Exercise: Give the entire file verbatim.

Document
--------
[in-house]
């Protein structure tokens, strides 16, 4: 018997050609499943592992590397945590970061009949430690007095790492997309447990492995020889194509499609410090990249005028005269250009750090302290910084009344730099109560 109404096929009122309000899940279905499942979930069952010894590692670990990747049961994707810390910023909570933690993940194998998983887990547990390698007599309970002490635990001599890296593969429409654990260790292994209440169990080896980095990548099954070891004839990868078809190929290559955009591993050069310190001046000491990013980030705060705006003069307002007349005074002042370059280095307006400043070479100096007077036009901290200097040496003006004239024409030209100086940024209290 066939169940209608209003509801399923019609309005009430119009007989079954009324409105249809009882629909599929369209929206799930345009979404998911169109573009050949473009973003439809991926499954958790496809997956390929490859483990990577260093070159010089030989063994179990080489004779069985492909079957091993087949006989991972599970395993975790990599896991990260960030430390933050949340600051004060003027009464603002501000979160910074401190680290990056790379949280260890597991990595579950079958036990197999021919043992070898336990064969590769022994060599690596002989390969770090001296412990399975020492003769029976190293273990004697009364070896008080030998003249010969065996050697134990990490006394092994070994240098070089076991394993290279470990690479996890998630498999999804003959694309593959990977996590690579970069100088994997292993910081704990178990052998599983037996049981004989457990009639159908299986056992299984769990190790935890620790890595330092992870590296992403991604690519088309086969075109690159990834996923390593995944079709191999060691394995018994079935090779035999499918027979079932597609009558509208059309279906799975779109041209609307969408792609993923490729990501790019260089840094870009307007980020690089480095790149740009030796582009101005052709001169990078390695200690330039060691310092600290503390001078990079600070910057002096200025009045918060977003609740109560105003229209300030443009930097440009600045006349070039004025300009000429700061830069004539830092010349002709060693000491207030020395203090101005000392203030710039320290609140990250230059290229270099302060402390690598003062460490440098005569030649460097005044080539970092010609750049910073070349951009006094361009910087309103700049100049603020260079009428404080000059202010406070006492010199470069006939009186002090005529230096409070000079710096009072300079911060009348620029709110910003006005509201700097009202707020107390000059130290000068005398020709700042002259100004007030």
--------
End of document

[in-house]
């Protein structure tokens, strides 16, 4: 018997050609499943592992590397945590970061009949430690007095790492997309447990492995020889194509499609410090990249005028005269250009750090302290910084009344730099109560 109404096929009122309000899940279905499942979930069952010894590692670990990747049961994707810390910023909570933690993940194998998983887990547990390698007599309970002490635990001599890296593969429409654990260790292994209440169990080896980095990548099954070891004839990868078809190929290559955009591993050069310190001046000491990013980030705060705006003069307002007349005074002042370059280095307006400043070479100096007077036009901290200097040496003006004239024409030209100086940024209290 066939169940209608209003509801399923019609309005009430119009007989079954009324409105249809009882629909599929369209929206799930345009979404998911169109573009050949473009973003439809991926499954958790496809997956390929490859483990990577260093070159010089030989063994179990080489004779069985492909079957091993087949006989991972599970395993975790990599896991990260960030430390933050949340600051004060003027009464603002501000979160910074401190680290990056790379949280260890597991990595579950079958036990197999021919043992070898336990064969590769022994060599690596002989390969770090001296412990399975020492003769029976190293273990004697009364070896008080030998003249010969065996050697134990990490006394092994070994240098070089076991394993290279470990690479996890998630498999999804003959694309593959990977996590690579970069100088994997292993910081704990178990052998599983037996049981004989457990009639159908299986056992299984769990190790935890620790890595330092992870590296992403991604690519088309086969075109690159990834996923390593995944079709191999060691394995018994079935090779035999499918027979079932597609009558509208059309279906799975779109041209609307969408792609993923490729990501790019260089840094870009307007980020690089480095790149740009030796582009101005052709001169990078390695200690330039060691310092600290503390001078990079600070910057002096200025009045918060977003609740109560105003229209300030443009930097440009600045006349070039004025300009000429700061830069004539830092010349002709060693000491207030020395203090101005000392203030710039320290609140990250230059290229270099302060402390690598003062460490440098005569030649460097005044080539970092010609750049910073070349951009006094361009910087309103700049100049603020260079009428404080000059202010406070006492010199470069006939009186002090005529230096409070000079710096009072300079911060009348620029709110910003006005509201700097009202707020107390000059130290000068005398020709700042002259100004007030």